Good news, two new topics joined the crowd: the RFID and Maps (about time!) topics. There's also a new poll about book reading (previous polls). And finally, some statistics about slashgeo.org itself, read more below for the stats (with a picture!) and my analysis.
ScottD writes "Crime Mapping is becoming more common across law enforcement agencies of all sizes. The US Department of Justice is producing everything from software applications to publications on this topic. This article in a recent NIJ Journal discussed using GIS to solve crimes by predicting a criminal's journey to crime. From the article: "The utility of these computer programs as crime-solving tools is promising. "We can use computer programs to analyze crime patterns and depict geographically where certain crimes are clustered, relate those crimes to the environment in which they occur, and identify where the potential suspects most likely live," says Canter, chief statistician for the Baltimore County Police Department. "That’s as important [to solving crimes] as a suspect’s description. It helps police understand better the areas where crimes occur. And it lets them focus on suspects with the highest probability of [having committed] the crime.""
Directions Mag host an article named SmartWay – An Innovative Approach to Transportation Reporting, developed by the Tennessee Department of Transportation. From the article: "SmartWay components include, but are not limited to: * Roadway traffic speed sensors to report real-time traffic speeds, * Live video surveillance to monitor congested freeways and provide improved incident management capabilities, and * Dynamic message signs to provide traffic and construction information to motorists, as well as provide information on Amber Alerts, a national system of alerting the public about missing children."
All Points Blog have an entry concerning the announcement of a mapping application for the PSP platform. From APB: "[...] the device does not have a built in GPS, works like a regular desktop app. The innovation? Added places and comments can be shared wtih other PSP users via Wi-Fi."
dct writes "The Cartography Blog has an entry on the mapping of the universe through cosmic microware radiation. From the entry: "The Wilkinson Microwave Anisotropy Probe, or WMAP, was sent into space by NASA to record the background cosmic microwave radiation of the universe.""
Very Spatial tells us about the United Nations Environment Programme which recently published One Planet, Many People: Atlas of Our Changing Environment, available in print and in pdf. From the Atlas' website: "One Planet, Many People: Atlas of Our Changing Environment demonstrates how our growing number of people and their consumption patterns are shrinking our natural resource base. The challenge is, how do we satisfy human needs without compromising the health of ecosystems. One Planet Many People is an additional wake-up call to this need.""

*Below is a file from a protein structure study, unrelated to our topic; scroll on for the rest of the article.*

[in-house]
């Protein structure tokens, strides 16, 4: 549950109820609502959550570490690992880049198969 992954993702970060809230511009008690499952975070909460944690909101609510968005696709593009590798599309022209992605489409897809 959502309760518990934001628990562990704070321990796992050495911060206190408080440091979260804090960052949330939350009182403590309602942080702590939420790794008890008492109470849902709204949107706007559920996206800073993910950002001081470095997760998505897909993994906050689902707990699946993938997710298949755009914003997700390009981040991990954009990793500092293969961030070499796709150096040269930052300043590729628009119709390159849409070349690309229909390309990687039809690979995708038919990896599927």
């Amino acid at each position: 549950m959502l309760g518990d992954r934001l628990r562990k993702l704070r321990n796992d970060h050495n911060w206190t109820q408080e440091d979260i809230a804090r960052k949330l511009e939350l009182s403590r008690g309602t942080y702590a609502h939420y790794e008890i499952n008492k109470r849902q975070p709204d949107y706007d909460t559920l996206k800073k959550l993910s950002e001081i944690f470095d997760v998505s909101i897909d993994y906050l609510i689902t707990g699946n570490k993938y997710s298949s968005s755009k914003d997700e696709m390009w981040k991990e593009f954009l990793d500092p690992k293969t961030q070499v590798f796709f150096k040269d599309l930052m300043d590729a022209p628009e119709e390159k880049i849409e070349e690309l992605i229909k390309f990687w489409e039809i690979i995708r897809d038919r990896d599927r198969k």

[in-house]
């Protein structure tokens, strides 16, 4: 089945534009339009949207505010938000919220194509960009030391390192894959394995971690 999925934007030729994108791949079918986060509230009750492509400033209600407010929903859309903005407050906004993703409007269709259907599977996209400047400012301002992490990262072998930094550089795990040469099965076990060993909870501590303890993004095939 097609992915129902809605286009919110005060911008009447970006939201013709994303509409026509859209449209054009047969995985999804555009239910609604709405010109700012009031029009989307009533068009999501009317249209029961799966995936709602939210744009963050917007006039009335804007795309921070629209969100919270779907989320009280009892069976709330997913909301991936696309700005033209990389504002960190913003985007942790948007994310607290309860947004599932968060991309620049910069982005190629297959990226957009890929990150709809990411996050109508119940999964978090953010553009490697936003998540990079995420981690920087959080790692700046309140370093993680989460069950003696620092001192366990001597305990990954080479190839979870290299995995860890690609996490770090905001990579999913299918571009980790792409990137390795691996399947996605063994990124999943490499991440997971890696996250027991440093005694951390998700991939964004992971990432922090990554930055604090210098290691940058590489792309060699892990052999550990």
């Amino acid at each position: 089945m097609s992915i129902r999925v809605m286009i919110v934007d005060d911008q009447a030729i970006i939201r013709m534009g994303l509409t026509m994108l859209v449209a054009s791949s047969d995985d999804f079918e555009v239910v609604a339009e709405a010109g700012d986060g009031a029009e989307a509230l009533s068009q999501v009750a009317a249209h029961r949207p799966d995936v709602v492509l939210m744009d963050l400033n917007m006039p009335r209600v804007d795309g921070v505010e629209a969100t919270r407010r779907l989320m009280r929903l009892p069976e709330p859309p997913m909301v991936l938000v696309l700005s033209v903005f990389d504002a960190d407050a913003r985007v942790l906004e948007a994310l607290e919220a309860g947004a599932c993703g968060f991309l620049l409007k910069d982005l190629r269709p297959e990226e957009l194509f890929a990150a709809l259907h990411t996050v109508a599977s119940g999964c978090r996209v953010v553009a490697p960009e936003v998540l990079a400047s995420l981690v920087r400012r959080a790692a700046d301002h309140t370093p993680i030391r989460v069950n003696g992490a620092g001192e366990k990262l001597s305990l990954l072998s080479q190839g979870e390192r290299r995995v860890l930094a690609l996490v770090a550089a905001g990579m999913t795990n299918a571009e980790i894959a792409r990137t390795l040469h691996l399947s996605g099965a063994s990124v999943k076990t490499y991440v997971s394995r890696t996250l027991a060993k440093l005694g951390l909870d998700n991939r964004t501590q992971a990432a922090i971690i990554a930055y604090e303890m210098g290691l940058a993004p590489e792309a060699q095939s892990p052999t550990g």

dct writes "Google Earth Blog is presenting new data sources to be view with the well known tool. This link points to Night Land Temperature, Enhanced Vegetation Index, Biophere and this one to Day Land Temperature"
Directions Mag offers a book review of Google Maps Hacks. From the review's introduction: "It's only somewhat amusing to say that one of the biggest challenges facing Google Maps Hacks is that it's a book. But it's true. This book, started not long after Google Maps debuted last February, is dated. Google Maps is now known as Google Local. Throughout, we hear about how the software is beta and how the API was not released officially until July, at the Where 2.0 conference (more on that later). That does not make the book useless, far from it; but it makes the reader well aware of "Internet time" and "book time.""
Very Spatial links to GeoSpeech, a prototype which integrates speech in ArcGIS. From the website: "GeoSpeech is a prototype to demonstrate: 1) Storage and retrieval of sound in a geodatabase, and 2) Execution of ArcMap commands using verbal commands."
dct writes "Vector One has a story on the mapping of Europe as seen by travelers. From the entry: "Distances are distorted in Europe when high-speed trains trek across the landscape. ... Such maps appear warped and change shape as time is represented through high-speed train travel.""